Yes, there are many organic nutrients available for use in hydroponic gardens. A good one is Dutch Nutrient Formula’s Hydro Organic line. More care will be needed to ensure a clean system when using organics for hydroponics.

3. Are all types of plants suitable for hydroponic gardening?

Most plants grow well in hydroponic applications, although some are more difficult than others. Some plants such as varieties that product bulbs are better suited for soilless mediums than they are for say deep water culture. However, almost every plant that grows from seed will excel in a hydroponic garden.

4. Can I grow different plants in the same hydroponic system?

Yes, however it may be difficult to satisfy the nutritional requirements of different
plants in the same system. Gardeners are best off to grow similar plants in one system or even a mono crop (all of the same). It is possible to grow green leafy vegetables in one system for example and tomatoes or flowering vegetables in another. The more variation between plants in a system, the more difficult it is to accommodate.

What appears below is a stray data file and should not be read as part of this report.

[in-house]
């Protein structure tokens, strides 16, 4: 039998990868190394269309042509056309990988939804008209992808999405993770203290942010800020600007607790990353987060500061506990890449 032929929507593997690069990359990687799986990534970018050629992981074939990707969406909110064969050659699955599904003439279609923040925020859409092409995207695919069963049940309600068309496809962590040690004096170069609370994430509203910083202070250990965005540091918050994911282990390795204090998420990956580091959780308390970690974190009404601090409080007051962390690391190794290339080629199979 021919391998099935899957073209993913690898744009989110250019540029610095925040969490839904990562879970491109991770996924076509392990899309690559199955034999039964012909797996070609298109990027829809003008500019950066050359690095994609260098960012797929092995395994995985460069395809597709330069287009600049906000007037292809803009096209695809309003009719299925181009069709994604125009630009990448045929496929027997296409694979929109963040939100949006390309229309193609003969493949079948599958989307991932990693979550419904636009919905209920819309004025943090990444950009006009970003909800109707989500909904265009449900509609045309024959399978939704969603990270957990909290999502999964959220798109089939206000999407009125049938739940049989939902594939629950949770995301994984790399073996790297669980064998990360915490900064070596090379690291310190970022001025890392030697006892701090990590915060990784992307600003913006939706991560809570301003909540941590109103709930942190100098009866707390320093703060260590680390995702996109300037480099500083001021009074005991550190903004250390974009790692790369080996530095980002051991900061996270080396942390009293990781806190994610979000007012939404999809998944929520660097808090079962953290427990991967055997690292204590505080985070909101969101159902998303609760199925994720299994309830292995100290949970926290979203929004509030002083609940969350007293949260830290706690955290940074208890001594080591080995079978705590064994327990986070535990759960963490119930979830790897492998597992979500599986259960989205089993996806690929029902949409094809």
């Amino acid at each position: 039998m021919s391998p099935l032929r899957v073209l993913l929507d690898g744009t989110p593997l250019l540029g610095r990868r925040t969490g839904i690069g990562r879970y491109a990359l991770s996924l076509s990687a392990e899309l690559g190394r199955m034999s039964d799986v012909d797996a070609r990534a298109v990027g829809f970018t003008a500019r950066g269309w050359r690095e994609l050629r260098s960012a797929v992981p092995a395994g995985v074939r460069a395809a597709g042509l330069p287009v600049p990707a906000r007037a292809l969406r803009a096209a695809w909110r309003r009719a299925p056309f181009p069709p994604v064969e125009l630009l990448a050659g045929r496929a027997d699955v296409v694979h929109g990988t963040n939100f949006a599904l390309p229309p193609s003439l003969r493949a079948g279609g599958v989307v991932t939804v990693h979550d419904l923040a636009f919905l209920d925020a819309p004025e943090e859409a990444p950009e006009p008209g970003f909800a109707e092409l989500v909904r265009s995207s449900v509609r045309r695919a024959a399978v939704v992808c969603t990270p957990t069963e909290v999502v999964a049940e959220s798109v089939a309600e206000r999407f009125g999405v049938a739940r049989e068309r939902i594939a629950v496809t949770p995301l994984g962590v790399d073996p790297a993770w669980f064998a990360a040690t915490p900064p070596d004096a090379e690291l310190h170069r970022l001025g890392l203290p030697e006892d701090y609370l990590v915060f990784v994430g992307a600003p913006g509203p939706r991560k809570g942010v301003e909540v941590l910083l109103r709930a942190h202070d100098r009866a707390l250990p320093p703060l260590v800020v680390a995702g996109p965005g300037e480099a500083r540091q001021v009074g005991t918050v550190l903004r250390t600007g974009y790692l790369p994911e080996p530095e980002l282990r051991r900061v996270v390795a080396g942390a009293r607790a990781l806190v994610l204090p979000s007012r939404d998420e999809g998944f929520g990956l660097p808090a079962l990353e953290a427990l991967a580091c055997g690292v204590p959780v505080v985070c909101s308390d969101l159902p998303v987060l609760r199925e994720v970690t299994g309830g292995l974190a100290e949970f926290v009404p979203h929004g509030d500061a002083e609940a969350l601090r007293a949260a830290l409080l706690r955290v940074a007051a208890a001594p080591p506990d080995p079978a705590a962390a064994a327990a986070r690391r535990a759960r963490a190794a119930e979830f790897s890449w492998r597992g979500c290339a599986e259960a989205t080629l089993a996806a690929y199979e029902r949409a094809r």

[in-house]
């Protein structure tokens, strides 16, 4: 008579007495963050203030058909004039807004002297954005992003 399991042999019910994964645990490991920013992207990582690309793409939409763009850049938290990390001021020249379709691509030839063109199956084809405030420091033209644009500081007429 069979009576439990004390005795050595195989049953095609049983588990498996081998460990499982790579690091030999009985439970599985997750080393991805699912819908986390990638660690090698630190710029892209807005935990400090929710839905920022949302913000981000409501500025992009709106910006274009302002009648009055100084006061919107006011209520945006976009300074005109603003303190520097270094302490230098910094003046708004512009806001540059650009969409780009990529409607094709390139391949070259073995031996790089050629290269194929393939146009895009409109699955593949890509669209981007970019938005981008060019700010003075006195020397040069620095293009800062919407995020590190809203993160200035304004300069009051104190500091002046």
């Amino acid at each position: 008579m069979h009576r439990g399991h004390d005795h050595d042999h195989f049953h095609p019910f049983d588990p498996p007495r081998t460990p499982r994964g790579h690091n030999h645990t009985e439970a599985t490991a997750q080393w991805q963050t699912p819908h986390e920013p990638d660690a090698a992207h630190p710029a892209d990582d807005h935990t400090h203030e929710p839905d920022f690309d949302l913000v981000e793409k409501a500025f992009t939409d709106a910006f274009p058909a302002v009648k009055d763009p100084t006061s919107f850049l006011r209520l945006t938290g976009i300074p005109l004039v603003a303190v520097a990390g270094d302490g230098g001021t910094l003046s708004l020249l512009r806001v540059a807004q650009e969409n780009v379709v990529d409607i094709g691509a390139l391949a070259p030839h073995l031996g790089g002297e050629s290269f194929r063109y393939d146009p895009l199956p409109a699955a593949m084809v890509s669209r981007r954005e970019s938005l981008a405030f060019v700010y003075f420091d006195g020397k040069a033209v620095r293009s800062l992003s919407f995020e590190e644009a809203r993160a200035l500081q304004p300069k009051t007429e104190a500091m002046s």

5. What size pump do I need for my Flood and Drain system?

A good general rule of thumb is: • 170 GPH water pump for a 4’x4’ Flood and Drain tray. • 300 GPH water pump for 4’ x 8’ Flood and Drain tray.

6. What is the down side of Hydroponic Gardening?

The only potential downside to hydroponic systems is that they generally have to be plugged in. That means a continuous supply of power is required to keep the pump circulating water. However, the cost of electricity is usually quite manageable, Pechenik said.


There’s also the price tag to consider. Many all-inclusive, vertical hydroponic systems with pumps, lines, nutrients and 20-plus plant ports hover in the $400-$600 range, but smaller versions are available for as little as $200. Still, for raised beds, soil, irrigation lines, fertilizer, and gardening tools, you can often expect to invest at least twice that amount.